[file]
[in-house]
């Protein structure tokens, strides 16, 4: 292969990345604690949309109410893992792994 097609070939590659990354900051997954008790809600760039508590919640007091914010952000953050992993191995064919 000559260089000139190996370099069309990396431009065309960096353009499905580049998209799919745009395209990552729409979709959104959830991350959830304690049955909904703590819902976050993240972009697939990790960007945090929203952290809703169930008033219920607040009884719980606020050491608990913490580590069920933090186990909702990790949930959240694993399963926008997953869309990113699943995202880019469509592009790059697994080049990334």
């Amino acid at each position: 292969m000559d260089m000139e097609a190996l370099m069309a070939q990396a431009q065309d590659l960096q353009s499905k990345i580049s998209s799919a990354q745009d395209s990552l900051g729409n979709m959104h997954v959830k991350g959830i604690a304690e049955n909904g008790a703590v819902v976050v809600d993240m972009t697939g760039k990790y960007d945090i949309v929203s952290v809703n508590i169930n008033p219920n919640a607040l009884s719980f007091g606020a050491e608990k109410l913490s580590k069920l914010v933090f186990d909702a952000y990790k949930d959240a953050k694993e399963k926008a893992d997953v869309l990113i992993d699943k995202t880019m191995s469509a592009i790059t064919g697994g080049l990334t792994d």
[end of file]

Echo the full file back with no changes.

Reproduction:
[in-house]
């Protein structure tokens, strides 16, 4: 292969990345604690949309109410893992792994 097609070939590659990354900051997954008790809600760039508590919640007091914010952000953050992993191995064919 000559260089000139190996370099069309990396431009065309960096353009499905580049998209799919745009395209990552729409979709959104959830991350959830304690049955909904703590819902976050993240972009697939990790960007945090929203952290809703169930008033219920607040009884719980606020050491608990913490580590069920933090186990909702990790949930959240694993399963926008997953869309990113699943995202880019469509592009790059697994080049990334």
């Amino acid at each position: 292969m000559d260089m000139e097609a190996l370099m069309a070939q990396a431009q065309d590659l960096q353009s499905k990345i580049s998209s799919a990354q745009d395209s990552l900051g729409n979709m959104h997954v959830k991350g959830i604690a304690e049955n909904g008790a703590v819902v976050v809600d993240m972009t697939g760039k990790y960007d945090i949309v929203s952290v809703n508590i169930n008033p219920n919640a607040l009884s719980f007091g606020a050491e608990k109410l913490s580590k069920l914010v933090f186990d909702a952000y990790k949930d959240a953050k694993e399963k926008a893992d997953v869309l990113i992993d699943k995202t880019m191995s469509a592009i790059t064919g697994g080049l990334t792994d």